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Conclusion

Adult intussusception is rare and presenting symptoms are often nonspecific and chronic which can lead to delay in diagnosis. Often an underlying trigger or nidus is present in adult intussusception and treatment is almost always surgical. Therefore, keeping a high index of suspicion combined with early diagnosis with colonoscopy or CT scan can prevent serious complications such as hemorrhage, intestinal gangrene, and perforation.

Declaration of patient consent

The authors certify that they have obtained all appropriate patient consent forms. In the form the patient(s) has/have given his/her/their consent for his/her/their images and other clinical information to be reported in the journal. The patients understand that their names and initials will not be published and due efforts will be made to conceal their identity, but anonymity cannot be guaranteed.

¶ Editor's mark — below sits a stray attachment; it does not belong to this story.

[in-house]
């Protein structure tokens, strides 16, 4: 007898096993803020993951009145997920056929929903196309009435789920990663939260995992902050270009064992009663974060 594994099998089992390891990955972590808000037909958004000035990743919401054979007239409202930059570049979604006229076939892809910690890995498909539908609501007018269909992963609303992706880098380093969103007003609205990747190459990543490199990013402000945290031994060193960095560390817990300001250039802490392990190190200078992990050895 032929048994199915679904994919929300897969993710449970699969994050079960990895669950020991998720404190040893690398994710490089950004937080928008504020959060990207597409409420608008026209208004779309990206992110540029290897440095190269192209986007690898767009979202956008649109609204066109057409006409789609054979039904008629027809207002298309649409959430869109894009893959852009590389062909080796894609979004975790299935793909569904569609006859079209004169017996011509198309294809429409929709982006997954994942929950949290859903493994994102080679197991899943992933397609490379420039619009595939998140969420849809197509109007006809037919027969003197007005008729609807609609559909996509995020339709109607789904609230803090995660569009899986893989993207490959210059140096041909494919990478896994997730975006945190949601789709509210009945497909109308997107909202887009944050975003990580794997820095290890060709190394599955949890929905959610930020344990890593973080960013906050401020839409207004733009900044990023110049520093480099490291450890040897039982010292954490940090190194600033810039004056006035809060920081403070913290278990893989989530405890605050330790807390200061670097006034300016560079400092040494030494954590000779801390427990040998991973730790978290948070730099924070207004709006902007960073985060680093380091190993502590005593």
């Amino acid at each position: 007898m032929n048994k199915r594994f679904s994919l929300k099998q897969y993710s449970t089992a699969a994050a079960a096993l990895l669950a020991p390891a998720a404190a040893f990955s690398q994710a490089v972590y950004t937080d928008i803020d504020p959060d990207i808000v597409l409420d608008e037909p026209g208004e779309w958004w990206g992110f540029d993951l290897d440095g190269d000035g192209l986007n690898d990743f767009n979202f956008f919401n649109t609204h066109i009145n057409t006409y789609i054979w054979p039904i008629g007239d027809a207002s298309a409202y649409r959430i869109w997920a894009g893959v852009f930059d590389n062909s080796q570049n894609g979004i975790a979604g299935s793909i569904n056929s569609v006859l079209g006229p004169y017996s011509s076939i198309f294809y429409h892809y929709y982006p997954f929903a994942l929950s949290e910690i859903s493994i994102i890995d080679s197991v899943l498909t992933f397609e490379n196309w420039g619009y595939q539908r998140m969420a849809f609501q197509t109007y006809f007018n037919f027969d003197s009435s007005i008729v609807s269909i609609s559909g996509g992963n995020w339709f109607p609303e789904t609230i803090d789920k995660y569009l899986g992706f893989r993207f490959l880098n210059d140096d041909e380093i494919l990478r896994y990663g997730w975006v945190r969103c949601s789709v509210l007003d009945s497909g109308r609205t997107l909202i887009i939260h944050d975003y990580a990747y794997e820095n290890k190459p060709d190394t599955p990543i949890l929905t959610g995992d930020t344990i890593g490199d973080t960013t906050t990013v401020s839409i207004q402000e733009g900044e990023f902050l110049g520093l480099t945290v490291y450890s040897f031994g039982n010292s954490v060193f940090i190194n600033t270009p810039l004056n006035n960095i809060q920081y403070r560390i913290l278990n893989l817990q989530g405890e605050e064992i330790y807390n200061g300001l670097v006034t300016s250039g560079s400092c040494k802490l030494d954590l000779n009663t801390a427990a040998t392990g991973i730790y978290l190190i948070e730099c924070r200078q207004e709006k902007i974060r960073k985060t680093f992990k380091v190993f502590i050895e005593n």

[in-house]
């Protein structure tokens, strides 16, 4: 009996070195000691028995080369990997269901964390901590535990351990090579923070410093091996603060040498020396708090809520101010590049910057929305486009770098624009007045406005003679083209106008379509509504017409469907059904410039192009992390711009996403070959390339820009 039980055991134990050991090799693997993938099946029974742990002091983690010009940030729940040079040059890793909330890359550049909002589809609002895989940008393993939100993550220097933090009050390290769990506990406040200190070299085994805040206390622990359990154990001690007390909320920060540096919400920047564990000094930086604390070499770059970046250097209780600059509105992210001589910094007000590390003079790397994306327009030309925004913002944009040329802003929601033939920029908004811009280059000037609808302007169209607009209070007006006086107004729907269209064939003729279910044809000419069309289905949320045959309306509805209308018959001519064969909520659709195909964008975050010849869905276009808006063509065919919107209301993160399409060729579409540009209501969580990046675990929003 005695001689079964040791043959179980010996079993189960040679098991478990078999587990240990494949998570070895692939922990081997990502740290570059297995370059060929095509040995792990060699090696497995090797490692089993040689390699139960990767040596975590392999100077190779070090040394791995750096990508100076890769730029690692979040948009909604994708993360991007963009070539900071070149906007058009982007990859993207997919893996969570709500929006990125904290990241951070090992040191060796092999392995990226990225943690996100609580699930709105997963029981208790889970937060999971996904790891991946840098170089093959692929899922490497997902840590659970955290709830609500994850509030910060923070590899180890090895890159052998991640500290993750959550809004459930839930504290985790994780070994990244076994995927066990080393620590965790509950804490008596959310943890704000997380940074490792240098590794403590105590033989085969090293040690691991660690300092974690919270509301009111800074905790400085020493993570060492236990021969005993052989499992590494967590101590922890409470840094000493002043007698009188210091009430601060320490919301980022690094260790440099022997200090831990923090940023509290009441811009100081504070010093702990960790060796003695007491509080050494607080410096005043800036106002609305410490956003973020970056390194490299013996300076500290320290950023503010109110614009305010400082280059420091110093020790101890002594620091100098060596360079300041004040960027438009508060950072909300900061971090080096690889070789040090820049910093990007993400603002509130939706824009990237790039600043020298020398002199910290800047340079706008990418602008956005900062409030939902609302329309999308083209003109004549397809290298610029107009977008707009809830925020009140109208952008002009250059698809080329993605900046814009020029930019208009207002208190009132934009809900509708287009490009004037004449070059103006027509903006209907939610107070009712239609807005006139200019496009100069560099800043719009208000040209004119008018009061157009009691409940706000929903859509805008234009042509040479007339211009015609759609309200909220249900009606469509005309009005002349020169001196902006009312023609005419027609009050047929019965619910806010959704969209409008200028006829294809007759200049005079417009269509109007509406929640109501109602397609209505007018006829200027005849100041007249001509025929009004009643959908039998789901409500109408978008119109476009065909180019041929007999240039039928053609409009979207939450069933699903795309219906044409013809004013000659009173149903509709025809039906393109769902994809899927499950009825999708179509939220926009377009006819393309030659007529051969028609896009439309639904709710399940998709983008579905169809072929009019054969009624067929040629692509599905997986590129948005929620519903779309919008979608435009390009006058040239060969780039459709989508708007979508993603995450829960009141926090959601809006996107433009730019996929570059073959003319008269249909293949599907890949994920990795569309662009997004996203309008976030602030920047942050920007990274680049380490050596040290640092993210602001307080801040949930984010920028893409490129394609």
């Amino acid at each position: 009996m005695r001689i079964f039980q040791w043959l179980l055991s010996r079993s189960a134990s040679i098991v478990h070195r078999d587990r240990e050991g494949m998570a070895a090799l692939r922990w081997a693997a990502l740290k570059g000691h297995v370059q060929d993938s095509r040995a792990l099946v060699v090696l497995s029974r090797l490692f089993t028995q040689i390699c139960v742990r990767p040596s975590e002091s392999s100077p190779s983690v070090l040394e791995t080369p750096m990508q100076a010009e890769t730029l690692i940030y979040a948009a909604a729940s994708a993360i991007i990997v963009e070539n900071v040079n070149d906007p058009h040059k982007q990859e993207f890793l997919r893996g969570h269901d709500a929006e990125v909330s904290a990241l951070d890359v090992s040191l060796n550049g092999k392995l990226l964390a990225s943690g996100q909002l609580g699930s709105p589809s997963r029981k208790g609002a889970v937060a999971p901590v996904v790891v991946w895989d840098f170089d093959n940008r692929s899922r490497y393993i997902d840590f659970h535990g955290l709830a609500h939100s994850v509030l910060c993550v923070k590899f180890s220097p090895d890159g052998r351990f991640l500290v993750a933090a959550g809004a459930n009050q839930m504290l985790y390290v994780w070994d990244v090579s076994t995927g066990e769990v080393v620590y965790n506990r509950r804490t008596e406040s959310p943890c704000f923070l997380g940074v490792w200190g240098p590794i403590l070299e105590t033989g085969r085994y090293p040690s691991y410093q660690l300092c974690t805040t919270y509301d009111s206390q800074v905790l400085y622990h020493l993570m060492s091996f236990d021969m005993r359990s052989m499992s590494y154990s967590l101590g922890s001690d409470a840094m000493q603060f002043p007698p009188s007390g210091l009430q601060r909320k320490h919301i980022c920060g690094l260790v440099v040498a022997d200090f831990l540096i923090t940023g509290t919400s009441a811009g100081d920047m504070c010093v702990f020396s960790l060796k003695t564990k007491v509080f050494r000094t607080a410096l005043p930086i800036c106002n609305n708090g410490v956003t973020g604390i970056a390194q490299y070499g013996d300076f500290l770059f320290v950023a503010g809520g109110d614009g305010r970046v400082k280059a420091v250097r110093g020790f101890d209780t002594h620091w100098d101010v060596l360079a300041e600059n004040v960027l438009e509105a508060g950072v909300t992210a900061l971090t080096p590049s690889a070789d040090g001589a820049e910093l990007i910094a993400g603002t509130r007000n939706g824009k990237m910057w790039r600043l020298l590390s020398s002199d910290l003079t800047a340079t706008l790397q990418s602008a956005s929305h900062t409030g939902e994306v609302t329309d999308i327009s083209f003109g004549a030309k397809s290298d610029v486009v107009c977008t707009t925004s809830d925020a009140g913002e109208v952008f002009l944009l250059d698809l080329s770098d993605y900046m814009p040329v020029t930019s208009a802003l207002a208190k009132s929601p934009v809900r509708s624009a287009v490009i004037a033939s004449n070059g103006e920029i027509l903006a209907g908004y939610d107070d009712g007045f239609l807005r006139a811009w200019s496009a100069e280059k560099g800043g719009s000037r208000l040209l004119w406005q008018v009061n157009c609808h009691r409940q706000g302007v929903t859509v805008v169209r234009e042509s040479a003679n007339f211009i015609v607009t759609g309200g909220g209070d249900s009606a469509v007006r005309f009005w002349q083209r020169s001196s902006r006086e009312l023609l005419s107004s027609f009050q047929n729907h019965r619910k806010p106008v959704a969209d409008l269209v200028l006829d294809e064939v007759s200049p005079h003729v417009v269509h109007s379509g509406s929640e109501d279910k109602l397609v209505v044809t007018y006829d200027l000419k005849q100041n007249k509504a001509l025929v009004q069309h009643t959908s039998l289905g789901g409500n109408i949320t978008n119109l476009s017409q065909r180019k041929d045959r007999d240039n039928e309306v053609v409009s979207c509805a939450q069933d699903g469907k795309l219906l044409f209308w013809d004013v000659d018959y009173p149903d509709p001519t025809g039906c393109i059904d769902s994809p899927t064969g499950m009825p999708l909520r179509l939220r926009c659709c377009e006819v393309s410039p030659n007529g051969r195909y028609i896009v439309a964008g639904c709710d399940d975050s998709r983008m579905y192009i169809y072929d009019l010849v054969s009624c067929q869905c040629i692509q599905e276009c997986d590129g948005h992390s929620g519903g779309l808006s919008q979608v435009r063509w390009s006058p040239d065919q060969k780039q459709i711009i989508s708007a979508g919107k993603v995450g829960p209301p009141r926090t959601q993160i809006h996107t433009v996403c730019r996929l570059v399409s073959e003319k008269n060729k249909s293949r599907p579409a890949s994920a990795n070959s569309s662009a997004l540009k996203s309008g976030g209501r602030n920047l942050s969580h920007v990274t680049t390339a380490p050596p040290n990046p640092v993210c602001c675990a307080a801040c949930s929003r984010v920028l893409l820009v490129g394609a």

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Financial support and sponsorship

Nil.


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Conflicts of Interest

There are no conflicts of interest.


Address for correspondence:

Dr. Vishal Bodh
Department of Gastroenterology, IGMC
Shimla, Himachal Pradesh
India   


  
Zoom Image
Figure 1(a) Large white arrow showing intussuscipien, small white arrow showing intussusceptum, arrowhead showing lead point lipoma. (b) Transition between the lead point lipoma and intussuscepted colonic segment, arrowhead showing biopsy being taken from lead point
Zoom Image
Figure 2(a) sausage shaped mass with layering effect suggestive of colo-colic intussusceptions at proximal splenic flexure. (b) 3.8 cm × 2.8 cm sized fat density lesion within lumen of splenic flexure of colon acting as lead point for intussusception